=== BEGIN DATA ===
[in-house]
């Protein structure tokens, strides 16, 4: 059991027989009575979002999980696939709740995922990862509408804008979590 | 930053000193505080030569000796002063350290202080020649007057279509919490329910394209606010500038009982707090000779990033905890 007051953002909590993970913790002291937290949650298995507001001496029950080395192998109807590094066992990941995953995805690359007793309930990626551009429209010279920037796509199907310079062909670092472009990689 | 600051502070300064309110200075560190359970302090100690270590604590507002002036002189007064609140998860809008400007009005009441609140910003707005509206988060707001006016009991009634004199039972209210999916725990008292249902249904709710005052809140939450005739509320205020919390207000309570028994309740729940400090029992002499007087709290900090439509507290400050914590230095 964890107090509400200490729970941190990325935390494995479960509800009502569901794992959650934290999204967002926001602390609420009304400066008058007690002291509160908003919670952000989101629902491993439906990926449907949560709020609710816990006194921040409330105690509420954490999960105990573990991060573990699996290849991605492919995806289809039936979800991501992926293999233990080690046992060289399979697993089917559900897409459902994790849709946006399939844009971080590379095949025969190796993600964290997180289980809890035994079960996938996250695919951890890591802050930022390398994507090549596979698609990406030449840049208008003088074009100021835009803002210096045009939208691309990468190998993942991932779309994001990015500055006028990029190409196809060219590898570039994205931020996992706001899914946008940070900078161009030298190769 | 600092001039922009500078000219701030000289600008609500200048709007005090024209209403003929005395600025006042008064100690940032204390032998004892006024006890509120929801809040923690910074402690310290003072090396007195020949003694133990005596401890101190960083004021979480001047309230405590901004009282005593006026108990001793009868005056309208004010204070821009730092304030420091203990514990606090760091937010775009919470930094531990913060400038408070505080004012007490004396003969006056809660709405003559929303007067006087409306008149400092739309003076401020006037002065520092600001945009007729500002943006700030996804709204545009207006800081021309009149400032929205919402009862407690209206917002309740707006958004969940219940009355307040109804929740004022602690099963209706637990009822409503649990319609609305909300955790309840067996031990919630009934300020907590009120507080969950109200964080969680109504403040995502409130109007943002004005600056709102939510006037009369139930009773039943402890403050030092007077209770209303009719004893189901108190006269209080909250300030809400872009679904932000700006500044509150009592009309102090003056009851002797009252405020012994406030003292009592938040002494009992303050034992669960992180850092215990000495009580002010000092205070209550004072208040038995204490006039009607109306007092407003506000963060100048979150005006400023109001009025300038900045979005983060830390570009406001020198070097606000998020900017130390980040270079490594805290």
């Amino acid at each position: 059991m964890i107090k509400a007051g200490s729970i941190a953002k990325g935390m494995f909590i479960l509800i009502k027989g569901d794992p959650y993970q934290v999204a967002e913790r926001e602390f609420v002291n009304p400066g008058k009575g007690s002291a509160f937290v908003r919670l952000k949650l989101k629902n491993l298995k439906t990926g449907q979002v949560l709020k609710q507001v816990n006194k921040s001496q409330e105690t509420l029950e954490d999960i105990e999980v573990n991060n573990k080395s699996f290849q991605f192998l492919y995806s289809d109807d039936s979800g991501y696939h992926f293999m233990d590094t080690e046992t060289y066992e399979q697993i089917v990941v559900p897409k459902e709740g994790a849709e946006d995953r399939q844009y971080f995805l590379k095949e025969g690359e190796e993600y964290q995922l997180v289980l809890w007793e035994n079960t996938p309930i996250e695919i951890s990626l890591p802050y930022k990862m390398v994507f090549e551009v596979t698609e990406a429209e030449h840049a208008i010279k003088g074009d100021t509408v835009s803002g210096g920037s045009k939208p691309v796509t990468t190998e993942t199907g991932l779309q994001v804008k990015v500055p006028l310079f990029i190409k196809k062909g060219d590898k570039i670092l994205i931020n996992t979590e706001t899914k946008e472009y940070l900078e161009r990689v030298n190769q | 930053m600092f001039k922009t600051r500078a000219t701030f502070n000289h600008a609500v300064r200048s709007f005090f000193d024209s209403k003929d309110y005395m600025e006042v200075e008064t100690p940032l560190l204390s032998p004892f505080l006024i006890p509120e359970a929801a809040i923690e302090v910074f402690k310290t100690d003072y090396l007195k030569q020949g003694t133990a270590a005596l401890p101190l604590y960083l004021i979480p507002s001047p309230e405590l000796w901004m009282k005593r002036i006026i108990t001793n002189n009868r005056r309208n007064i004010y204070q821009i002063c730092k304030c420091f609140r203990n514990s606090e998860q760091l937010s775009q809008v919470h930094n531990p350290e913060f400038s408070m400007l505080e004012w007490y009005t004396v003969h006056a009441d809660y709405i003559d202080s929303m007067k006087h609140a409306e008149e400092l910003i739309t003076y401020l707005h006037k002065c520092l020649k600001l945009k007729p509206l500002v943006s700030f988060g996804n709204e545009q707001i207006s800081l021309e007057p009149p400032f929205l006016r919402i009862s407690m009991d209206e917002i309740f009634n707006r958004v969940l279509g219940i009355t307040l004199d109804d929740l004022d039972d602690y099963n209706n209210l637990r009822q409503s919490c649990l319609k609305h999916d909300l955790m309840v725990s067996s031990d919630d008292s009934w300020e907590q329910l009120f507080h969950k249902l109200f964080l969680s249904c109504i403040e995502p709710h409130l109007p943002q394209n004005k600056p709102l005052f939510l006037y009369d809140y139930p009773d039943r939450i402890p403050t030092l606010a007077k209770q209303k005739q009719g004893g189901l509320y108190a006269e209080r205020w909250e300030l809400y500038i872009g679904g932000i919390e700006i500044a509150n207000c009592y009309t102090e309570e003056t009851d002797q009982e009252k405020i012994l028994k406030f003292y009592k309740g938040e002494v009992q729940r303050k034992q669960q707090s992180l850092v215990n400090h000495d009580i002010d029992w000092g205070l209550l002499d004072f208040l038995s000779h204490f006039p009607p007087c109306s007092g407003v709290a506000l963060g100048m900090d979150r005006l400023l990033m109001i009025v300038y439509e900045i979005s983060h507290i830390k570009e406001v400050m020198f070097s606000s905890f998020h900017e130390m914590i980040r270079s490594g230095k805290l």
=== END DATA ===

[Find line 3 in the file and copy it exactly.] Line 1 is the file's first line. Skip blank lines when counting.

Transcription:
């Amino acid at each position: 059991m964890i107090k509400a007051g200490s729970i941190a953002k990325g935390m494995f909590i479960l509800i009502k027989g569901d794992p959650y993970q934290v999204a967002e913790r926001e602390f609420v002291n009304p400066g008058k009575g007690s002291a509160f937290v908003r919670l952000k949650l989101k629902n491993l298995k439906t990926g449907q979002v949560l709020k609710q507001v816990n006194k921040s001496q409330e105690t509420l029950e954490d999960i105990e999980v573990n991060n573990k080395s699996f290849q991605f192998l492919y995806s289809d109807d039936s979800g991501y696939h992926f293999m233990d590094t080690e046992t060289y066992e399979q697993i089917v990941v559900p897409k459902e709740g994790a849709e946006d995953r399939q844009y971080f995805l590379k095949e025969g690359e190796e993600y964290q995922l997180v289980l809890w007793e035994n079960t996938p309930i996250e695919i951890s990626l890591p802050y930022k990862m390398v994507f090549e551009v596979t698609e990406a429209e030449h840049a208008i010279k003088g074009d100021t509408v835009s803002g210096g920037s045009k939208p691309v796509t990468t190998e993942t199907g991932l779309q994001v804008k990015v500055p006028l310079f990029i190409k196809k062909g060219d590898k570039i670092l994205i931020n996992t979590e706001t899914k946008e472009y940070l900078e161009r990689v030298n190769q | 930053m600092f001039k922009t600051r500078a000219t701030f502070n000289h600008a609500v300064r200048s709007f005090f000193d024209s209403k003929d309110y005395m600025e006042v200075e008064t100690p940032l560190l204390s032998p004892f505080l006024i006890p509120e359970a929801a809040i923690e302090v910074f402690k310290t100690d003072y090396l007195k030569q020949g003694t133990a270590a005596l401890p101190l604590y960083l004021i979480p507002s001047p309230e405590l000796w901004m009282k005593r002036i006026i108990t001793n002189n009868r005056r309208n007064i004010y204070q821009i002063c730092k304030c420091f609140r203990n514990s606090e998860q760091l937010s775009q809008v919470h930094n531990p350290e913060f400038s408070m400007l505080e004012w007490y009005t004396v003969h006056a009441d809660y709405i003559d202080s929303m007067k006087h609140a409306e008149e400092l910003i739309t003076y401020l707005h006037k002065c520092l020649k600001l945009k007729p509206l500002v943006s700030f988060g996804n709204e545009q707001i207006s800081l021309e007057p009149p400032f929205l006016r919402i009862s407690m009991d209206e917002i309740f009634n707006r958004v969940l279509g219940i009355t307040l004199d109804d929740l004022d039972d602690y099963n209706n209210l637990r009822q409503s919490c649990l319609k609305h999916d909300l955790m309840v725990s067996s031990d919630d008292s009934w300020e907590q329910l009120f507080h969950k249902l109200f964080l969680s249904c109504i403040e995502p709710h409130l109007p943002q394209n004005k600056p709102l005052f939510l006037y009369d809140y139930p009773d039943r939450i402890p403050t030092l606010a007077k209770q209303k005739q009719g004893g189901l509320y108190a006269e209080r205020w909250e300030l809400y500038i872009g679904g932000i919390e700006i500044a509150n207000c009592y009309t102090e309570e003056t009851d002797q009982e009252k405020i012994l028994k406030f003292y009592k309740g938040e002494v009992q729940r303050k034992q669960q707090s992180l850092v215990n400090h000495d009580i002010d029992w000092g205070l209550l002499d004072f208040l038995s000779h204490f006039p009607p007087c109306s007092g407003v709290a506000l963060g100048m900090d979150r005006l400023l990033m109001i009025v300038y439509e900045i979005s983060h507290i830390k570009e406001v400050m020198f070097s606000s905890f998020h900017e130390m914590i980040r270079s490594g230095k805290l």